Is It In Your Scope of Practice?

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January 13th, 2012

By , BSN, RN

This week I have been talking about nurse practitioners broadening the scope of their practices in different states: how that would be beneficial, the organizations working for and against, and what some states allow and others don't. But it dawns on me the term "scope of practice" needs some definition.

As a nurse for a number of years, I think I know my own scope of practice. As a nursing student I heard the phrase a lot, read definitions, but they didn't mean much since I didn't really have any practices to fit into a scope—yet. So let's take a look at what the nursing scope of practice is and how it is determined.

To understand your nursing scope of practice you must first know what defines nursing. The American Nurses Association (ANA) provides a contemporary definition:

"Nursing is the protection, promotion, and optimization of health and abilities, prevention of illness and injury, alleviation of suffering through the diagnosis and treatment of human response, and advocacy in the care of individuals, families, communities, and populations."

Ok, that sounds like a fancy variation on, "I want to help people." As nurses we commit to protecting the health of ourselves and others through education, hands-on care, and collaboration with other health care professionals. Those others we talk about can be found in hospitals, schools, neighborhoods, free clinics, doctor's offices and next door. So again, what determines if we are within our "scope of practice" to work with these other people?

We go back to the ANA and Nursing: Scope and Standards of Practice.

"The scope of practice statement describes the "who," "what," "where," "when," "why," and "how" of nursing practice. Each of these questions must be answered to provide a complete picture of the dynamic and complex practice of nursing and its evolving boundaries and membership. The profession of nursing has one scope of practice that encompasses the full range of nursing practice pertinent to general and specialty practice. The depth and breadth in which individual registered nurse engage in the total scope of nursing practice are dependent on their education, experience, role, and the population served. "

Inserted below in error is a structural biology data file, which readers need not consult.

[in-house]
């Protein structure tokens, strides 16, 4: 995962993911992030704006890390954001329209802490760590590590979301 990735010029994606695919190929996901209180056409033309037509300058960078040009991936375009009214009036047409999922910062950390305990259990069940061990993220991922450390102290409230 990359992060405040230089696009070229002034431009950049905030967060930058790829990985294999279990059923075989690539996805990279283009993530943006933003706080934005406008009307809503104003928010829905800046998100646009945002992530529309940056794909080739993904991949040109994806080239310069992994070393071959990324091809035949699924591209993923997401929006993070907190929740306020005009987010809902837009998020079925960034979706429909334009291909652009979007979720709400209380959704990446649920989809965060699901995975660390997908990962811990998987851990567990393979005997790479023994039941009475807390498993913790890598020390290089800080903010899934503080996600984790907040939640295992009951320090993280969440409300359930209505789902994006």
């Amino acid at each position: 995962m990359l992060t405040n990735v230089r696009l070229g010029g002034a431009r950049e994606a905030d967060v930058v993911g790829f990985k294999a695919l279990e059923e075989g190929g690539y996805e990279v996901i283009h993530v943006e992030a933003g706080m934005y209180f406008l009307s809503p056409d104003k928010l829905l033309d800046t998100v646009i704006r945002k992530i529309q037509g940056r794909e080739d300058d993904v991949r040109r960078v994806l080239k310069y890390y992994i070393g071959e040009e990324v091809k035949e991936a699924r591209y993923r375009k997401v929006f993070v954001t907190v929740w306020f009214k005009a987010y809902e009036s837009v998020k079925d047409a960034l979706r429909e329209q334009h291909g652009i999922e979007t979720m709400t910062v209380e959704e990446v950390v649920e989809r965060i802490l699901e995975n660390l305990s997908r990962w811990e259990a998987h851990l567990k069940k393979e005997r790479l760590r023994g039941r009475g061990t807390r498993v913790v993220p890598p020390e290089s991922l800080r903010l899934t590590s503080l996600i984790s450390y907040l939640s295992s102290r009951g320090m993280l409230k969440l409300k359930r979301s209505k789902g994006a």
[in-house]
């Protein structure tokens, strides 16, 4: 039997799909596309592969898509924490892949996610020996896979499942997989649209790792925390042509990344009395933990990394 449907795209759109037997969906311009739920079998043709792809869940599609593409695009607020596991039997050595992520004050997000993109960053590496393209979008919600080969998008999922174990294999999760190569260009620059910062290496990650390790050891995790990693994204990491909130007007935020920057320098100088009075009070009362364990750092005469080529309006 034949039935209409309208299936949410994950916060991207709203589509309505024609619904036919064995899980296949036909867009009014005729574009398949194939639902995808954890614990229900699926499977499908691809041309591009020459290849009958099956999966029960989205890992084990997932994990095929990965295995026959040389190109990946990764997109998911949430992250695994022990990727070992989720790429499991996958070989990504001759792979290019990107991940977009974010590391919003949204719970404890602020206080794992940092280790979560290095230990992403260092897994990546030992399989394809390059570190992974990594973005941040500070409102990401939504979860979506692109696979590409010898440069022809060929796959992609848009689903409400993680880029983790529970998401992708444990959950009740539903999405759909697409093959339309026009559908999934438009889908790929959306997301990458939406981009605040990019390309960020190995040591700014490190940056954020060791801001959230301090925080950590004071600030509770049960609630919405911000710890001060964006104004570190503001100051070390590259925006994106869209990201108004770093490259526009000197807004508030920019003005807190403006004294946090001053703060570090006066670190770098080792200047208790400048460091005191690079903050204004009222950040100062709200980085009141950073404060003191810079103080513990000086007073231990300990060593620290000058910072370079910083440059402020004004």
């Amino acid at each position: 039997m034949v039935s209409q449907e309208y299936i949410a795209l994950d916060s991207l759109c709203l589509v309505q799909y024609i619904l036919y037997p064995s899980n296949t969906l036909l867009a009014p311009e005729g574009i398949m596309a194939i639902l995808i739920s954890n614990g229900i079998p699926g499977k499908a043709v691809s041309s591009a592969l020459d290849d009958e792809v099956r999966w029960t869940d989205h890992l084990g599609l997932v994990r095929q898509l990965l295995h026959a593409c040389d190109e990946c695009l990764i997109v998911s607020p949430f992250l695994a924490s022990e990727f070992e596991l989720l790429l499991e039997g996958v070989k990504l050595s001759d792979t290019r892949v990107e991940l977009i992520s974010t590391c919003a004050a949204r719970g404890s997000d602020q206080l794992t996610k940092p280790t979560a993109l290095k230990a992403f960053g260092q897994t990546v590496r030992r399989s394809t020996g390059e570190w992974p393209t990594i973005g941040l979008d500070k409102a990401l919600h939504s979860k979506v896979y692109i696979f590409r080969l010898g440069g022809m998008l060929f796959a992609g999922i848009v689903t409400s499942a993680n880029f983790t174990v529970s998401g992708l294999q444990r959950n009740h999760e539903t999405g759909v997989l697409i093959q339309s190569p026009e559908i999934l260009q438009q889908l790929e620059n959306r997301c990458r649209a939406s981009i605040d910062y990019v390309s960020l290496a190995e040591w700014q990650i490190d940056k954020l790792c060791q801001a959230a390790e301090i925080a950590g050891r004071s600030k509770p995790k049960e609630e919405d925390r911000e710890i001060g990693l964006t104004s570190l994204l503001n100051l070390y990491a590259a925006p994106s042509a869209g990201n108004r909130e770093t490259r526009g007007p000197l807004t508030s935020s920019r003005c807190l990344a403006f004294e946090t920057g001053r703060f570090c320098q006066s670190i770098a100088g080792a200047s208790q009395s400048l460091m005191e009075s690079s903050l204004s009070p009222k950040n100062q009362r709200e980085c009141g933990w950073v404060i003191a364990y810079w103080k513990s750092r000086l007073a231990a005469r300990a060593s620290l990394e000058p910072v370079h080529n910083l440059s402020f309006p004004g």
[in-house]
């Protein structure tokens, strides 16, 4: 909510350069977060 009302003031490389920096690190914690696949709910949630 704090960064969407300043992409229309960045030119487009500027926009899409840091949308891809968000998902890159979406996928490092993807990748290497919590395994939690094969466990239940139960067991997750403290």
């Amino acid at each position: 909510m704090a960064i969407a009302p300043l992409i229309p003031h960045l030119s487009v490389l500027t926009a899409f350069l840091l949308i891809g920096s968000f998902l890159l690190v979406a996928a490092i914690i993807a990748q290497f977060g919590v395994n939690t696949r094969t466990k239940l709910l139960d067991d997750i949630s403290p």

Now we have this textbook definition. It tells us we must answer certain questions to know if something falls in our "scope" and it tells us there are lots of variables. Let's break it down because even though we all went or are going to nursing school, because we all have or will pass our licensing exams, doesn’t mean we belong everywhere. For example, I am an OR nurse. I know a lot about anatomy, technology, machinery and instruments, positioning, pressure points and personality quirks of my surgeons. I am not an ICU nurse. I know how to take a blood pressure, use my stethoscope, and I actually still remember the differences between wheezing and rales. I no longer know how to set up a pump, am unfamiliar with the many kinds of cardiac drugs used today, and haven't managed a ventilator since nursing school clinicals; those skills are not in my scope of practice.

Here are some guidelines determining your own "scope of practice:"

  • Did I learn this skill or task in my basic nursing program? – Every nurse, everywhere should know how to take a manual blood pressure. It is a basic skill taught in nursing school.

If you determine that the activity was not part of your basic nursing program, try these questions.

  • Did I learn this skill/task as part of a comprehensive training program which included clinical experience? – In my OR residency program I learned about electricity and its uses in surgery, how and where to properly place grounding pad to prevent burns and other electrical accidents. I learned how to pass instruments, including knives, safely to the waiting hands of the surgeon and how to assist the anesthesia provider with intubating the sleeping patient. All skills particular to the operating room environment.
  • Has this task become so commonplace in nursing literature and in nursing practice (wound debridement and dressing, for example) that it can reasonably and prudently be assumed within scope? – At one time only doctors attended to patient's wounds, but wounds of all kinds — burns, diabetic, surgical — are so commonplace today that pretty much all nurses know or have been shown how to do it.
  • Is the skill/task in your hospital's/clinic's/agencies' policy and procedure manual? – If it is in the book, your employer believes it is a skill/task that is part of the job you were hired to do—your "scope of practice."
  • Does this skill/task pass the "reasonable and prudent" standard of nursing? – A large part of nursing is using common sense. Being reasonable and prudent is simply showing care and thought for the future—pretty much the basic tenets of nursing. If what you are about to do fits those definitions it is in your "scope of practice."

If you can answer yes to all these questions, the skill or task is within your scope of practice.

Scopes of practice are the same for every nurse at a basic level and very different by specialty (OR, ICU, ER, Telemetry, Pediatrics, etc.); education (LPN, ADN, BSN, FNP, CRNA, DNP, and all those other initials), where you practice and who you serve. If you have a question about something you are asked to do; if you are uncomfortable with something you see, maybe it's not in your scope of practice. It is always better to hesitate, ask yourself these questions and check with someone else before you commit your patient and yourself to a course of action you shouldn't be on. Stepping out of your scope of practice can be a legal issue and endanger that license you worked so hard for.

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